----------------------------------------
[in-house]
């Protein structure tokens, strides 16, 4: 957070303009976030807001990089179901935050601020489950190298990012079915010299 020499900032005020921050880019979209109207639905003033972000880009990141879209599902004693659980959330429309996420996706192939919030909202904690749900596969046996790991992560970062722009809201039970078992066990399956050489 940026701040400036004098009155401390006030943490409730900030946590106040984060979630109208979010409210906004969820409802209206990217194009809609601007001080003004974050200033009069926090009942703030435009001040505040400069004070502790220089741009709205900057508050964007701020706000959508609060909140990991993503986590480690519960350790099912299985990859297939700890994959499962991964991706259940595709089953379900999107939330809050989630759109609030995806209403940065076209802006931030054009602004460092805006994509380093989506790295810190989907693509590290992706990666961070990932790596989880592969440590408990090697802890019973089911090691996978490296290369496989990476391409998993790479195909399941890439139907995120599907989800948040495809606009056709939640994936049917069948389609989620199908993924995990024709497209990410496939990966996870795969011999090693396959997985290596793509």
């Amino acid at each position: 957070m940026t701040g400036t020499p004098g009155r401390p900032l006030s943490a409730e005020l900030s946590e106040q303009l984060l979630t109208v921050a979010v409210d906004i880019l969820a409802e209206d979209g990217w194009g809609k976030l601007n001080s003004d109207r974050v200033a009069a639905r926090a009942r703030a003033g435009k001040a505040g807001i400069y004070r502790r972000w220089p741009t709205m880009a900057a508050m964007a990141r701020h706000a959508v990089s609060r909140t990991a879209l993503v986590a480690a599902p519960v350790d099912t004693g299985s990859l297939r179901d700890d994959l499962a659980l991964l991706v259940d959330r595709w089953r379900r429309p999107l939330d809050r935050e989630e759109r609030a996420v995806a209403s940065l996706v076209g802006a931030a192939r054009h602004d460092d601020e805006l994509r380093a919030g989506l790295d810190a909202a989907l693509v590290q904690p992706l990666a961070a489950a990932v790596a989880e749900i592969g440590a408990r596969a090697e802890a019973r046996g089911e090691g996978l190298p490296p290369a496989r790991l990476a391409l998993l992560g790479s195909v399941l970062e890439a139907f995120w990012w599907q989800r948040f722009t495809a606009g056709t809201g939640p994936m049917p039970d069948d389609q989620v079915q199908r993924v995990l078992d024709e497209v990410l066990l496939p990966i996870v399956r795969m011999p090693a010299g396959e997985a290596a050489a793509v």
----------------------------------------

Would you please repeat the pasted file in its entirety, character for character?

[in-house]
């Protein structure tokens, strides 16, 4: 957070303009976030807001990089179901935050601020489950190298990012079915010299 020499900032005020921050880019979209109207639905003033972000880009990141879209599902004693659980959330429309996420996706192939919030909202904690749900596969046996790991992560970062722009809201039970078992066990399956050489 940026701040400036004098009155401390006030943490409730900030946590106040984060979630109208979010409210906004969820409802209206990217194009809609601007001080003004974050200033009069926090009942703030435009001040505040400069004070502790220089741009709205900057508050964007701020706000959508609060909140990991993503986590480690519960350790099912299985990859297939700890994959499962991964991706259940595709089953379900999107939330809050989630759109609030995806209403940065076209802006931030054009602004460092805006994509380093989506790295810190989907693509590290992706990666961070990932790596989880592969440590408990090697802890019973089911090691996978490296290369496989990476391409998993790479195909399941890439139907995120599907989800948040495809606009056709939640994936049917069948389609989620199908993924995990024709497209990410496939990966996870795969011999090693396959997985290596793509």
């Amino acid at each position: 957070m940026t701040g400036t020499p004098g009155r401390p900032l006030s943490a409730e005020l900030s946590e106040q303009l984060l979630t109208v921050a979010v409210d906004i880019l969820a409802e209206d979209g990217w194009g809609k976030l601007n001080s003004d109207r974050v200033a009069a639905r926090a009942r703030a003033g435009k001040a505040g807001i400069y004070r502790r972000w220089p741009t709205m880009a900057a508050m964007a990141r701020h706000a959508v990089s609060r909140t990991a879209l993503v986590a480690a599902p519960v350790d099912t004693g299985s990859l297939r179901d700890d994959l499962a659980l991964l991706v259940d959330r595709w089953r379900r429309p999107l939330d809050r935050e989630e759109r609030a996420v995806a209403s940065l996706v076209g802006a931030a192939r054009h602004d460092d601020e805006l994509r380093a919030g989506l790295d810190a909202a989907l693509v590290q904690p992706l990666a961070a489950a990932v790596a989880e749900i592969g440590a408990r596969a090697e802890a019973r046996g089911e090691g996978l190298p490296p290369a496989r790991l990476a391409l998993l992560g790479s195909v399941l970062e890439a139907f995120w990012w599907q989800r948040f722009t495809a606009g056709t809201g939640p994936m049917p039970d069948d389609q989620v079915q199908r993924v995990l078992d024709e497209v990410l066990l496939p990966i996870v399956r795969m011999p090693a010299g396959e997985a290596a050489a793509v």